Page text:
Chadwick Boseman is choosing his roles very well at the moment, and seemingly treading the Tom “Always on the good side” Cruise path to fame and glory (even in Message From The King he was doing nasty stuff, but for a good reason. I’m sure that this counts!). In Marshall he plays the role of Thurgood Marshall, the first African-American supreme court judge. This film, set in 1940, recounts one of his earliest trials from his younger days working for the NAACP defending a coloured driver accused of rape against a white woman. This is Thurgood’s day to day life, travelling the country and defending people of colour who have been the victims of racial bias in the legal system.

In such a one sided system, time and again Thurgood comes up against extra obstacles and has to think his way around what is put in his way: such as not being allowed to speak in the court for the aforementioned trial. Along with this Thurgood needs a partner (Sam Friedman, an insurance lawyer with no court experience), firstly to invite him into the local bar (to enable him to practise law in this state) and then, when he can not speak in court, to play out the work, notes and tactics that Thurgood has devised. And to top it all off, the Judge for this case is a family friend of the State Prosecutor.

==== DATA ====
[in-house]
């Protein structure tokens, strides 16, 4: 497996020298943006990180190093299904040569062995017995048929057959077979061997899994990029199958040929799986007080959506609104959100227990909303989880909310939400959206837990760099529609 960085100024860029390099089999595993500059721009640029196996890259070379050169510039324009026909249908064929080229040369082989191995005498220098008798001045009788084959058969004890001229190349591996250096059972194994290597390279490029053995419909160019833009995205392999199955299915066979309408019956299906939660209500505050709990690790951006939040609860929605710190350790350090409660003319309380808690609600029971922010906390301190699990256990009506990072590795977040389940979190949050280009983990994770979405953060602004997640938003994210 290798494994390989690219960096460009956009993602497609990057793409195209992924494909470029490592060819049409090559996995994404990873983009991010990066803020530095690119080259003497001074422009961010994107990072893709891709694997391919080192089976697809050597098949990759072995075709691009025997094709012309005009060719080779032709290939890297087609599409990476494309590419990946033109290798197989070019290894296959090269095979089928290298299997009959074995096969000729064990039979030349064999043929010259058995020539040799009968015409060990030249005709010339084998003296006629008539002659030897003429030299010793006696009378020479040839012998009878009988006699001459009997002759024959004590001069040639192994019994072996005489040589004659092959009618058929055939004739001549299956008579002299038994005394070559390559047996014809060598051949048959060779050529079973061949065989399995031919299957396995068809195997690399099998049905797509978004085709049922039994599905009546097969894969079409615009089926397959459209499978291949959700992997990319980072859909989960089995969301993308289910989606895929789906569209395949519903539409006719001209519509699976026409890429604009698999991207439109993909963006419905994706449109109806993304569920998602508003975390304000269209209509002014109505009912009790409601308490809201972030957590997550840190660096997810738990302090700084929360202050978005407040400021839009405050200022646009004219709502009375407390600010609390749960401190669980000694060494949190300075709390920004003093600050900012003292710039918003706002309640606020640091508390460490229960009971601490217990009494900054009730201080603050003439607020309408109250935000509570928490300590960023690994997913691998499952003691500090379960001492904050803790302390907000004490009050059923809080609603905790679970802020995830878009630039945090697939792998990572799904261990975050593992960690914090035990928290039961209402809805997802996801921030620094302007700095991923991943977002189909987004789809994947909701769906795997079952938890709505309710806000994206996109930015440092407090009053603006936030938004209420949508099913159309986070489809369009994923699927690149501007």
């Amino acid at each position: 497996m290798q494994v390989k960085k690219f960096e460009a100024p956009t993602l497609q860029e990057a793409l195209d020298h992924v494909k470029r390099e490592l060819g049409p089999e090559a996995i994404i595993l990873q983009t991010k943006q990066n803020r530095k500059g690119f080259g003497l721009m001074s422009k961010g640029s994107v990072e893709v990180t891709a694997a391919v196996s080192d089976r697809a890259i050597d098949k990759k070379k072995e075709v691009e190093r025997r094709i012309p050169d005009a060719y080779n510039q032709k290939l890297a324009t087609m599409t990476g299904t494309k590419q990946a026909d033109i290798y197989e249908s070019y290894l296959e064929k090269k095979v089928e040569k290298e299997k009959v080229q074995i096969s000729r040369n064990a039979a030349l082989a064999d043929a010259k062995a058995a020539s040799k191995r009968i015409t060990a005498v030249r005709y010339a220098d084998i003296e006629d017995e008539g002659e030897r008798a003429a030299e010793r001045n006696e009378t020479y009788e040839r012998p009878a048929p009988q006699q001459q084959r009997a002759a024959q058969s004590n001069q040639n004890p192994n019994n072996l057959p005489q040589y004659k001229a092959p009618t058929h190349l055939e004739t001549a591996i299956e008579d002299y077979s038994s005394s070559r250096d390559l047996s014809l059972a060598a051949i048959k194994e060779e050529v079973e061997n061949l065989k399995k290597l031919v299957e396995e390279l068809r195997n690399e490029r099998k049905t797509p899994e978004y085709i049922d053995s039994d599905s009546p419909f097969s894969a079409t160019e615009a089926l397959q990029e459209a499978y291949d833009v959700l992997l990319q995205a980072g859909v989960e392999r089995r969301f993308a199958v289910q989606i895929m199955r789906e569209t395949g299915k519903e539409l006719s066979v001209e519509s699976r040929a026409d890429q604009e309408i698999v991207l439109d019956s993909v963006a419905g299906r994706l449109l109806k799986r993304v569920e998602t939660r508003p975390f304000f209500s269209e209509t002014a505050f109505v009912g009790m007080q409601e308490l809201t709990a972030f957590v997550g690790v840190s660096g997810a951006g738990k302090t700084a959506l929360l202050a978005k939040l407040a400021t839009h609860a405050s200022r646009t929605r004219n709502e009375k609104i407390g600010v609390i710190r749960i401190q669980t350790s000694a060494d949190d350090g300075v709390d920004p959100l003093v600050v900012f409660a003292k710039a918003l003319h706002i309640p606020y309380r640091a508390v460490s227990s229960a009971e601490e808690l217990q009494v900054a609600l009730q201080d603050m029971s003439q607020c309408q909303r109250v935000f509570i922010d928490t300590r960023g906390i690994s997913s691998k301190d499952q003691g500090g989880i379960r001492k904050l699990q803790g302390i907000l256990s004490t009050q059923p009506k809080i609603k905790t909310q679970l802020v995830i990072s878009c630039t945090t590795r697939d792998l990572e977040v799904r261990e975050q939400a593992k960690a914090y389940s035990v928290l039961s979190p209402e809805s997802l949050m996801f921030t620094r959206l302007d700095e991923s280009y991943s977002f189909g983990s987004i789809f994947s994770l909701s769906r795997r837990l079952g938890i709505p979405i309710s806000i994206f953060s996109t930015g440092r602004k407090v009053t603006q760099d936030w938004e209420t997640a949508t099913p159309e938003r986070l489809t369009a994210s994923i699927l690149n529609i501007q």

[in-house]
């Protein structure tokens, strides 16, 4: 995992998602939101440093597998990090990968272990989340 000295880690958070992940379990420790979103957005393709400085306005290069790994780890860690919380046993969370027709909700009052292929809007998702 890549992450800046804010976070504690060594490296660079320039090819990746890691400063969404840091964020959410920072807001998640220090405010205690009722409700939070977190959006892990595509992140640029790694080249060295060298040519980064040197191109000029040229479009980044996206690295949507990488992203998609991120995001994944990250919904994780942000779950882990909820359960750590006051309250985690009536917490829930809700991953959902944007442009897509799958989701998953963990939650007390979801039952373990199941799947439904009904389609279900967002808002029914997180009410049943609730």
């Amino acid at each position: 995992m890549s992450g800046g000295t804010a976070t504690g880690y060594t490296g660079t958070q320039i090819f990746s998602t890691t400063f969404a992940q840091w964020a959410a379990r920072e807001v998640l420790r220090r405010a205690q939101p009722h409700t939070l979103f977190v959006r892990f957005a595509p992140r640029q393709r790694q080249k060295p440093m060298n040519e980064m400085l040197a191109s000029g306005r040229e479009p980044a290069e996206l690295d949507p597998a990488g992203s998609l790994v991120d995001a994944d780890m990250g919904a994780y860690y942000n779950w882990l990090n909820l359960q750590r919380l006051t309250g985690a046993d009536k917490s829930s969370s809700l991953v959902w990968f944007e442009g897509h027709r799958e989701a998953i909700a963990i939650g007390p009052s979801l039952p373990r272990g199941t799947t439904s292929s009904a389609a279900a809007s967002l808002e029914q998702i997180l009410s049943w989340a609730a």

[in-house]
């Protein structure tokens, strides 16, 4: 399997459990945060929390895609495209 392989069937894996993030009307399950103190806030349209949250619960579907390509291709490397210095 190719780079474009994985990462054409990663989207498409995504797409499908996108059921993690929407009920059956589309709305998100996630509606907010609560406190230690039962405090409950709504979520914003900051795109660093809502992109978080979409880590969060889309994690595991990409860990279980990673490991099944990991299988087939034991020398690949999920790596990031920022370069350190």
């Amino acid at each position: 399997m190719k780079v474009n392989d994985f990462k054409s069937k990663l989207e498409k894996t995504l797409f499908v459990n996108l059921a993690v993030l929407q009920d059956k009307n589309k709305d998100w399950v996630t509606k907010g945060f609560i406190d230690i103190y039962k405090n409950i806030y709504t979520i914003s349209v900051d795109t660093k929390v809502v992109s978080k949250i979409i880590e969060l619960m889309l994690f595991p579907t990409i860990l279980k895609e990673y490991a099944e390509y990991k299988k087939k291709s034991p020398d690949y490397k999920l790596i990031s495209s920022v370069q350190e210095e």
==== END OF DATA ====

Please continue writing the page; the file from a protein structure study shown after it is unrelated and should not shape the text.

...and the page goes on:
With everything stacked against them it is undoubtedly a struggle, with no-one giving them a chance of getting this man off the hook.

Boseman is really good as Marshall, Josh Gad (Olaf from Frozen!) also does well in standing up to the plate and taking on Thurgood’s teachings and learning quickly and well. Sterling K Brown has little to do other than be the focus of people’s attention as the accused driver Joseph Spell, similarly Kate Hudson as his accuser. Dan Stevens is suitably arrogant as Loren Willis the prosecutor and James Cromwell sits perfectly in the judge’s chair.

Whilst the story is fairly interesting there is nothing that really stands out in this film. Yes, there is some great investigating and some really good court-room action but it never really gets going on either front and ends up feeling a little bit derivative, leaving you feeling a little bit let down when the credits role, even though the real life stories of what these men accomplished are something special.

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